o hey tyler said:Yesterday, my Greyhound Cleo broke her leg. It was a traumatic experience for my family, as she was getting old in age. She was a month away from being 12 years old.
We rushed her to the Vet about 30 minutes away, I sat in the back seat with her keeping her calm and petting her. She only yelped once, and that was when I accidentally touched the wrong part of her leg. She is the epitome of a trooper. Stoic, and calm, despite being in a world of pain. I helped carry her in on a stretcher to the vets office, and from there they took over.
She had X-Rays done. It turns out that a bone fractured in her shoulder. The prognosis was not good, and that she would at least need to undergo surgery to repair the fracture. The Vet gave us the number for the animal emergency hospital that's about 40 minutes from home to set up an appointment. We scheduled a surgical consult for today at 8:30AM. As we were scheduling the consult, the Vet was off doing some bloodwork so that it was out of the way and didn't need to be done tomorrow morning at the other facility. Her blood work came back better than it did the last time she was at the vet, which I took as a good sign. The vet had warned us that she could have Bone Cancer, as it's common at that age... But the cell counts were normal, so I had high hopes for the surgery the next day.
Later that night, she wouldn't stay down at home. She kept wanting to get up and move around, even when she knew she couldn't. We had no other choice but to bring her to the 24 hour emergency facility where her surgery was scheduled for this morning. We knew she'd be in good hands there, and they'd be able to sedate her and keep her calm. I went to sleep feeling optimistic, and figured she'd have options tomorrow even if they couldn't operate on her leg. My parents were going to go down and see her through the surgery the next morning, so they'd keep me update on her progress.
8:40AM, I receive a call. Cleo is inoperable, and has to be put down. This was not the way I wanted to wake up.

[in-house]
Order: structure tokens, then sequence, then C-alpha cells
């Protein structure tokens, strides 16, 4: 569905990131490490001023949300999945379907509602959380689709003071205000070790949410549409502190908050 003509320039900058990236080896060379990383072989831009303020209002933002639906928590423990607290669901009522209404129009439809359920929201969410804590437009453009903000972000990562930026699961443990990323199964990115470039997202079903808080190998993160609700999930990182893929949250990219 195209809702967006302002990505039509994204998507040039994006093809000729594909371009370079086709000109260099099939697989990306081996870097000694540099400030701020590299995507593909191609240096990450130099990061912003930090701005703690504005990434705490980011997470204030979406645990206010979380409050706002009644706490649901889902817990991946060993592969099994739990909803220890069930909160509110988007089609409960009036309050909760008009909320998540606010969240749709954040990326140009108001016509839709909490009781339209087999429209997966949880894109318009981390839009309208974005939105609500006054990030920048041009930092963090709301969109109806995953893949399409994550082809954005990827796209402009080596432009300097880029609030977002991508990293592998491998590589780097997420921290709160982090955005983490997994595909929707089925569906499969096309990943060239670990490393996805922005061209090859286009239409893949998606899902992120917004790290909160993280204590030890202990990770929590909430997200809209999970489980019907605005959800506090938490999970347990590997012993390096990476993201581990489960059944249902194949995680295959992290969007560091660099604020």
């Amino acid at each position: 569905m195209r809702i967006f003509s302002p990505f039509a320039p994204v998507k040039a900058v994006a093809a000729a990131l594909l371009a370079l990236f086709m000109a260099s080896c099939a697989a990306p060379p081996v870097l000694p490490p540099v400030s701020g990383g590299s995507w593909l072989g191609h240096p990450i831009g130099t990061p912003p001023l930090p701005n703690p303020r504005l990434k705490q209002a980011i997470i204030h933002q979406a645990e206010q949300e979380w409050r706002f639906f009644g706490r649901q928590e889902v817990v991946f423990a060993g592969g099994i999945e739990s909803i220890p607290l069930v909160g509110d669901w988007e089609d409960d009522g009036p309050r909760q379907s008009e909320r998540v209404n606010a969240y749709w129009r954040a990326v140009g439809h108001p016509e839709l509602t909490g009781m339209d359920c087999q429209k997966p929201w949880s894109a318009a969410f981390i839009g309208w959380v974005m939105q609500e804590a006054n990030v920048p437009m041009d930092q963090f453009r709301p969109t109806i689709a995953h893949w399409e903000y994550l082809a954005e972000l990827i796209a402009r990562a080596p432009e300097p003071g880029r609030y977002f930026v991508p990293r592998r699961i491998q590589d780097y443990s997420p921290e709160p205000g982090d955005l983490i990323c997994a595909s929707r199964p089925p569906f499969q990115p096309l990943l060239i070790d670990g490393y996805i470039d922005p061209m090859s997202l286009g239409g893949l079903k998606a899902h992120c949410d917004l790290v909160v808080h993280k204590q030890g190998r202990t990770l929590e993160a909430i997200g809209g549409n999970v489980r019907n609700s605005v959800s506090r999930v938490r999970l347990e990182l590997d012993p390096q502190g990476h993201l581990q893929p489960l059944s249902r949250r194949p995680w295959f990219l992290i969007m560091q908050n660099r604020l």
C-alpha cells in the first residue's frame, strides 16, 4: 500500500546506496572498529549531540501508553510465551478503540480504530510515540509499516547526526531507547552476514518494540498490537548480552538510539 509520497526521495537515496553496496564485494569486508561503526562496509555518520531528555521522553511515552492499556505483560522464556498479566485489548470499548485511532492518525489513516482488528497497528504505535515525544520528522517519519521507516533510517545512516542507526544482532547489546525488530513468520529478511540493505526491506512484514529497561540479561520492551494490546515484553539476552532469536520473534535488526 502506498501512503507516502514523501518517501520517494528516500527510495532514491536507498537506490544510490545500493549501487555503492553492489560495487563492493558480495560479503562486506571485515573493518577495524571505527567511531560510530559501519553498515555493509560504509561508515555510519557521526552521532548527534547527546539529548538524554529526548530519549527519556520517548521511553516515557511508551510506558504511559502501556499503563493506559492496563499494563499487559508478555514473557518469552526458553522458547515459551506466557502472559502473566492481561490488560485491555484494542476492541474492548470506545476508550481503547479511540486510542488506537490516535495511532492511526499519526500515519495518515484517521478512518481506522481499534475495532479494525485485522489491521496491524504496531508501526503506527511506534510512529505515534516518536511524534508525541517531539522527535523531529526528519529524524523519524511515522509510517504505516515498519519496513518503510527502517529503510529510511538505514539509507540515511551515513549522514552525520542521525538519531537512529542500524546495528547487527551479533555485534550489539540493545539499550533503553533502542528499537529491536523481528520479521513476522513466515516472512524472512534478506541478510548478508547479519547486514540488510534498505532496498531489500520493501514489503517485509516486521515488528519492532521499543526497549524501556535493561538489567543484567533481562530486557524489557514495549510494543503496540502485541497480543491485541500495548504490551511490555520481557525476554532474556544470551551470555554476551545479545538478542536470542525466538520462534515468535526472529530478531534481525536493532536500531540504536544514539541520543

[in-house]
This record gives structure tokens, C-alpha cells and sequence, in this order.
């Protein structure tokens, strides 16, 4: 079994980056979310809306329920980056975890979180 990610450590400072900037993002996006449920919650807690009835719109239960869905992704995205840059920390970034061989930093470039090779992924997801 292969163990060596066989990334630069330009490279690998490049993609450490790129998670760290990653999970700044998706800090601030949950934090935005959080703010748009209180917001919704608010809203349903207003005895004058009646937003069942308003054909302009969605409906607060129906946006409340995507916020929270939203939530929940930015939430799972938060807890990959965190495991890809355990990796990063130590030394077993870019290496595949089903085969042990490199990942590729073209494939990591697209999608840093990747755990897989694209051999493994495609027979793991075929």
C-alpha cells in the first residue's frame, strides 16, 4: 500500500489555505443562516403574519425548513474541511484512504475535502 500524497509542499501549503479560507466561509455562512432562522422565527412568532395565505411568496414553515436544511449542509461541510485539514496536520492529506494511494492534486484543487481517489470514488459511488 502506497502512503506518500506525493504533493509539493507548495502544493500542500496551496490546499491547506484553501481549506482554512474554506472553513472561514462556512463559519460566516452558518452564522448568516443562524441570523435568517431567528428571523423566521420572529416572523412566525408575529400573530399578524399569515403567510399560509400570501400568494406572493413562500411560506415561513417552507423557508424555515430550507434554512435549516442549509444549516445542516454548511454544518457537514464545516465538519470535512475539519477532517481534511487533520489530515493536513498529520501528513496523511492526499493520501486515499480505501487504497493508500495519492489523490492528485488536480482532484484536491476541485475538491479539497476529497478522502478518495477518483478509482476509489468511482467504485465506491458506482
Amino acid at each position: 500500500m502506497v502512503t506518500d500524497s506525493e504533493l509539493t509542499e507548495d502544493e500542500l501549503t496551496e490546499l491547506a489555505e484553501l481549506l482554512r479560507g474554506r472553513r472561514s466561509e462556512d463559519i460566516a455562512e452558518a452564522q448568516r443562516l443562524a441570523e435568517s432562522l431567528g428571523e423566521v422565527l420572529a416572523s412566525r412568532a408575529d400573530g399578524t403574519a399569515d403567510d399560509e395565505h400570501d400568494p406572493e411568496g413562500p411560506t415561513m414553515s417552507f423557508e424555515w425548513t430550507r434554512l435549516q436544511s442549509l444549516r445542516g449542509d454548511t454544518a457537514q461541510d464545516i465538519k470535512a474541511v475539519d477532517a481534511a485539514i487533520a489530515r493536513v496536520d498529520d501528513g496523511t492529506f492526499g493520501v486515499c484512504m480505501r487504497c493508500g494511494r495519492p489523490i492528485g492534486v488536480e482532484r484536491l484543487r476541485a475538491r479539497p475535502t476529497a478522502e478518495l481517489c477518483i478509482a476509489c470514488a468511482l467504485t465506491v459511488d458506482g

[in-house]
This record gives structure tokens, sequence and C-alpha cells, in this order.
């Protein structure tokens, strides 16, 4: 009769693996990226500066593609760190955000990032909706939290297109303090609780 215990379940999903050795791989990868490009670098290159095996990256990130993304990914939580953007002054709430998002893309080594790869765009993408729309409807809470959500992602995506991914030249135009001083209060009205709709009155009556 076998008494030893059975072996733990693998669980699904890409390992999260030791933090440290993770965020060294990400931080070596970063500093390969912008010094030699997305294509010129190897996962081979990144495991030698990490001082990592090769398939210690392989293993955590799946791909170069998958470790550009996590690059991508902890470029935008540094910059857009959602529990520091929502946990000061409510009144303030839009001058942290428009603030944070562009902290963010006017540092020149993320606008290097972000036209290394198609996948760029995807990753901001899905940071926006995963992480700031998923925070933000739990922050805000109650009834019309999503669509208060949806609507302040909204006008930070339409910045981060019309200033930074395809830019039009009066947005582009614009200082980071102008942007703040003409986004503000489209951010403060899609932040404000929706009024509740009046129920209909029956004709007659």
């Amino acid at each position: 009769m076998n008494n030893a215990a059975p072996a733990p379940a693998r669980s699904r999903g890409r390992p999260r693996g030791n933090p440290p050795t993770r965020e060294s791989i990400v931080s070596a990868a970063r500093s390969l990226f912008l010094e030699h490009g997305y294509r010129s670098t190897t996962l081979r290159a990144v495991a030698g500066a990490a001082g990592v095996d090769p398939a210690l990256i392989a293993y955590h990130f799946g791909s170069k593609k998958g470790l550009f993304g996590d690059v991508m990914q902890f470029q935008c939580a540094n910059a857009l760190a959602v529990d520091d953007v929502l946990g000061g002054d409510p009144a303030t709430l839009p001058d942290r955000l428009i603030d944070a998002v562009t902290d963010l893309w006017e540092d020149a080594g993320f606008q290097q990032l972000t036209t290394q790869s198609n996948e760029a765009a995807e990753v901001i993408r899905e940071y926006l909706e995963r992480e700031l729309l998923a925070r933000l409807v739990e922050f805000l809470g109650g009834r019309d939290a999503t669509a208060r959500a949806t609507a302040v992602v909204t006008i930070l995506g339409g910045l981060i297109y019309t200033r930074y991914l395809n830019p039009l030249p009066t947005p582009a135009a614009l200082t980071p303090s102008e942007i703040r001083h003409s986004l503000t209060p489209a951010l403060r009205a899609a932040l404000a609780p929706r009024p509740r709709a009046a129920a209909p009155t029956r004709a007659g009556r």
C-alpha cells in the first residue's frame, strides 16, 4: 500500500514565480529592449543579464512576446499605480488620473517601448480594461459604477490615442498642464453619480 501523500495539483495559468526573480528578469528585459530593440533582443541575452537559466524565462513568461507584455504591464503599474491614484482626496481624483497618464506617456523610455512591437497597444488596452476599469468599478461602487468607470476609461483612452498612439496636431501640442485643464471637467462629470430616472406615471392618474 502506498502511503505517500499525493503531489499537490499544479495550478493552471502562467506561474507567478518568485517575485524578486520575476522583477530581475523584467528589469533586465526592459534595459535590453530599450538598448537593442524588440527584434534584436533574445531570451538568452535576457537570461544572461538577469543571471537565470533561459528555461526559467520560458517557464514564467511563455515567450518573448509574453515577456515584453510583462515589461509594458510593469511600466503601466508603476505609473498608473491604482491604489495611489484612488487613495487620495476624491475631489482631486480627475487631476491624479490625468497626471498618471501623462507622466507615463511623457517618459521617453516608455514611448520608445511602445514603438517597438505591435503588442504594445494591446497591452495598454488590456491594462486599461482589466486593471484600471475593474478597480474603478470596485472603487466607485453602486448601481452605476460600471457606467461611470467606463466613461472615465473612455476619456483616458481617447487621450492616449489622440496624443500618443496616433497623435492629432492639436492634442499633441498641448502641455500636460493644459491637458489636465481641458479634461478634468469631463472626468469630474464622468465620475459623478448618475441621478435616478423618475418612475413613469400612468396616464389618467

I rush down to South Portland with my girlfriend. I can't keep it together (4 hour later, and I still can't keep it together). I know this is my last chance to say goodbye to my wonderful dog.
We get there, and go in to see her. She's laying down on a bunch of blankets with her head on a pillow. She's comfortable and calm. Slowly, she lifts her head up to look at us as we walk closer to her. She's relieved to see familiar faces. I wasn't ready to let my dog go. None of us were. I kissed her, and told her how much I loved her, as well as how great of a dog she was. The doctor injected the anesthetic, and she was gone.
Still. Motionless. Not breathing. Our dog was no longer with us.
She was a gentle creature. She never ever barked (until we were finally able to train her to bark), she never bit anyone (or anything), and she never showed any sign of pain, unless she absolutely had to. Cleo had seven teeth removed at the age of 10, and showed no sign of slowing down. After her teeth were removed, her quality of life improved and she acted like she did when she was younger. It was the pain that was causing her to be docile, but she never showed us or let us know she was hurting. Cleo was a quiet companion, always near people and always listening or looking. Today has been really hard for me, and I feel like a piece of me is missing. I'd like to share a few photos of an absolutely wonderful creature who I wish you all could have met.
She loved to prance around in the leaves or snow.